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Jurgis is strangely affected by Antanas' death: he does not cry, but instead walks out of the house. After walking some distance, he reaches the railroad crossing and on impulse jumps onto a passing freight car. As the car enters the countryside, Jurgis is excited by the sights and smells and the idea that he will live in the country again. He is determined to no longer live as a slave and fool.
At dawn, Jurgis gets off the car and buys food at a farmhouse. At the next farmhouse, he is turned away, and he rips up a row of peach trees in retaliation. He then meets a farmer who offers him work, but he refuses when the man tells him that the work will not last through winter.
Jurgis enjoys the life of a tramp and regains his health and spirit. When his money is finished, he does odd jobs on farms and survives comfortably. Occasionally, he is troubled by thoughts of Antanas and Ona. In late July, Jurgis reaches Missouri, where harvesting is under way. He works in a harvest gang
and earns good money. On the weekend, having nothing else to do, he goes to town and spends the night in the saloon "in wild rioting and debauchery." Though ashamed of himself the next morning, he soon recovers his "strength and joy."
Still, he cannot escape the past. Stuck in a thunderstorm one night, Jurgis seeks refuge in a farmer's home. The man is a Slav emigrant like Jurgis. The sight of the man's year-old baby unleashes a storm of sorrow in Jurgis, and he rushes into the night.
It is important to note that, unlike his reaction to the death of his wife, Jurgis doesn't go on a drinking binge when his son dies. Evidently, he no more finds solace in liquor and does not consider it a remedy. Instead, something more drastic is needed -- a completely new life. While Ona's death numbed Jurgis, Antanas' death sets his mind working. The railroad crossing where he makes the decision to jump the train is symbolic -- Jurgis is at a crossroads in his life. The rebel in him that had been reined in by his son's birth is now free.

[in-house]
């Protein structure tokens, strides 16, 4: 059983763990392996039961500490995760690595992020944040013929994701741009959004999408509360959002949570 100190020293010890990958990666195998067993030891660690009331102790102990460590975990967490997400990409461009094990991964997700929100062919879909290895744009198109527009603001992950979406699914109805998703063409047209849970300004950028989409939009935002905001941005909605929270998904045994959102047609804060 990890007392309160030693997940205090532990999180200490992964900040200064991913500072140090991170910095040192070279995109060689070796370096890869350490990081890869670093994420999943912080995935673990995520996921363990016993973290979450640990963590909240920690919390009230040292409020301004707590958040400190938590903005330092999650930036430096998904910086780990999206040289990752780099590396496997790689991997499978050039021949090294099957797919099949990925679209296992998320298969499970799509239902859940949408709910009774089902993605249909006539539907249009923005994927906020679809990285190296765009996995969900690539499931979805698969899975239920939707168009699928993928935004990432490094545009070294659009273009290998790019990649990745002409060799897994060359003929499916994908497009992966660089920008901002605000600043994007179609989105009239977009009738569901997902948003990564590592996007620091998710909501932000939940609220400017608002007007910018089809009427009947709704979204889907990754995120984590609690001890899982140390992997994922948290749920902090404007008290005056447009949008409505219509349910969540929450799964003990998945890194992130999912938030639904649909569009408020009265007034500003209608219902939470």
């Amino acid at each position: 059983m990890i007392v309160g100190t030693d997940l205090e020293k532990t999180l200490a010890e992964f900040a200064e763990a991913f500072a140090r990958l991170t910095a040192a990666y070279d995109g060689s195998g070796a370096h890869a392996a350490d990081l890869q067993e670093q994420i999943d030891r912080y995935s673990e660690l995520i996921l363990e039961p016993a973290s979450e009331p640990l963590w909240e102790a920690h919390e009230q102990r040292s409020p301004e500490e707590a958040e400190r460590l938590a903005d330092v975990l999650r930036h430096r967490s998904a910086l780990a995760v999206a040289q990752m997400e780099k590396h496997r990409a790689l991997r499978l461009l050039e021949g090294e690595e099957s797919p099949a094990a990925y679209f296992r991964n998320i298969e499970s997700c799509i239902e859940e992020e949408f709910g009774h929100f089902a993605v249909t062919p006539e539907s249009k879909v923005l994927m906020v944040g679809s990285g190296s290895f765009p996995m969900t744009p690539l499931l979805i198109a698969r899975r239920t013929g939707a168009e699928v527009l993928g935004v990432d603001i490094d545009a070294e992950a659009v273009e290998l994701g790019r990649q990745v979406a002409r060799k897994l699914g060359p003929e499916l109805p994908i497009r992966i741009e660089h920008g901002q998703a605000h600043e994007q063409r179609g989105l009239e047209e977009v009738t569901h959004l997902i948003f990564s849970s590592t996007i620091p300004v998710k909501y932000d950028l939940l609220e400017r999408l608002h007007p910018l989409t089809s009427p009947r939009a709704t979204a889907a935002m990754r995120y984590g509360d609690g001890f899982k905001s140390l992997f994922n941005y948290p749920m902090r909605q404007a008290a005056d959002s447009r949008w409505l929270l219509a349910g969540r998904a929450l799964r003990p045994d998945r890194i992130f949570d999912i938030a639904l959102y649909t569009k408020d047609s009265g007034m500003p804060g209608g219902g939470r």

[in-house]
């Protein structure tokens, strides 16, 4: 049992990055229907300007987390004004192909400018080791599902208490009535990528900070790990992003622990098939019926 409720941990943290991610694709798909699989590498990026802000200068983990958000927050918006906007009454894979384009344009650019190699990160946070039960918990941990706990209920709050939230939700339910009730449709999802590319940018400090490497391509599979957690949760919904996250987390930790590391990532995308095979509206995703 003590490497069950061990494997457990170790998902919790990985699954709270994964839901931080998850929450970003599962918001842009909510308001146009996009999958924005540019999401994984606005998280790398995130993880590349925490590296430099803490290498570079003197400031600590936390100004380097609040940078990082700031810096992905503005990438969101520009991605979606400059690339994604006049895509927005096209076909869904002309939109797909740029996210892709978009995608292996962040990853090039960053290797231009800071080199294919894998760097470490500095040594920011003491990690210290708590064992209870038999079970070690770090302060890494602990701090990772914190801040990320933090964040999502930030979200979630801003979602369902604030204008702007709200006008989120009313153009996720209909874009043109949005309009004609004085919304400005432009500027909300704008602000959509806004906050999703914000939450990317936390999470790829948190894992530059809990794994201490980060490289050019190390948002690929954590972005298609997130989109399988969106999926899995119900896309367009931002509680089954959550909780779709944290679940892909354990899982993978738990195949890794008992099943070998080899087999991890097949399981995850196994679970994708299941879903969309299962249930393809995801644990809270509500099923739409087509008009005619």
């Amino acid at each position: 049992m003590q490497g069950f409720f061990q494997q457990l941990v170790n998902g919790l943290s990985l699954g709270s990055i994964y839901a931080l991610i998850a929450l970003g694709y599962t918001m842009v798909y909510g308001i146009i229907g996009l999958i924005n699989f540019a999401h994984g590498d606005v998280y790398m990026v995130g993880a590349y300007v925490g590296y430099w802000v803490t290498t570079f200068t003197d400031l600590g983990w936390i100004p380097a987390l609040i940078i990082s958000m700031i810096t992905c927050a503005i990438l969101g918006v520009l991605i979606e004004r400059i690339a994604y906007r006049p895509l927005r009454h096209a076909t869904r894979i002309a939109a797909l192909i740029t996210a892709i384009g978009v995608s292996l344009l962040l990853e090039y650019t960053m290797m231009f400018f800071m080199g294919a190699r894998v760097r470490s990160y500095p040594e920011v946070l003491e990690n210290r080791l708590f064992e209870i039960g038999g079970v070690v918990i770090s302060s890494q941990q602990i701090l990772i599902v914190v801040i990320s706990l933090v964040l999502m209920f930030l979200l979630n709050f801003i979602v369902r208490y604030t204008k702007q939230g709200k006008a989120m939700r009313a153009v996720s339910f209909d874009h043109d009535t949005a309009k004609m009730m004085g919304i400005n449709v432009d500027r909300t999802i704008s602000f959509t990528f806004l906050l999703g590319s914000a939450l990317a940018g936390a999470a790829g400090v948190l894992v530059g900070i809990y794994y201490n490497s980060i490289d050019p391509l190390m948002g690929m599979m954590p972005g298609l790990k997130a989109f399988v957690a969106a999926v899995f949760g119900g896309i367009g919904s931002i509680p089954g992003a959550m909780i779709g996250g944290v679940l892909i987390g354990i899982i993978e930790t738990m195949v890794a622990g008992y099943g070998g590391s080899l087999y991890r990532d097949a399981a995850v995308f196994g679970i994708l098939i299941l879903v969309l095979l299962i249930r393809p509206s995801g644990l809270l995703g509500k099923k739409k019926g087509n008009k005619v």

Why does Jurgis force himself not to cry? It is because he does not want to acknowledge the sorrowful part of his life any longer. He wants to break with the past and start a new existence in which he can actually "live." Jurgis is seized with the feeling that he is "fighting for his life." Yet this hardly seems overdramatic, even though there is no actual threat to his life, because life in Packingtown, which Jurgis is leaving behind, is worse than physical death; it murders one's soul.
Jurgis decides that the only way that he can survive is to fight for himself against the world, which he sees as his enemy. Sinclair uses imagery every effectively to illustrate the churning within Jurgis; on the train ride out of town he "[tears] up all the flowers from the garden of his soul." To be able to live, he must remove all traces of goodness and feeling from his heart. Jurgis' first act of rebellion is to ruin the freshly planted peach trees of a farmer who insults him. His war against society has begun; "the man who hit him would get all that he gave, every time."
Jurgis is also thinking and analyzing for the first time in his life. This change is illustrated by his conversation with the farmer who wants him to work during the spring and summer but will throw him out once winter comes. Jurgis asks him whether he will turn his animals out too, and the man does not have an effective answer.
With the cutting of all his bonds, Jurgis begins to think that he is now a free man, a "buccaneer." Compared to his prior life in Packingtown he is free, but this freedom is only an illusion -- Jurgis will soon find that those who take to the road are also chained by the system. The capitalists force a huge "surplus labor army" to travel from place to place looking for work, and an "army of women" who are also "struggling for life under the stern system of nature" are compelled to trail these gangs of men.
For all the changes that have occurred, he is still the same man at heart. For the first time Jurgis seeks out a prostitute. This fits in with his new personality, but later Jurgis feels terribly guilty, indicating to the reader that his conscience is still battling to remain alive. Later, when he meets the farmer's young son, he is tormented by memories. "Ah, what agony was that, what despair, when the tomb of memory was rent open and the ghosts of his old life came forth to scourge him. What terror to see what he had been and now could never be-to see Ona and his child and his own dead self stretching out their arms to him, calling to him across a bottomless abyss." Unable to bear the thought of what he has lost, he runs into the night. Clearly, his "own dead self" -- the old Jurgis -- is not quite dead.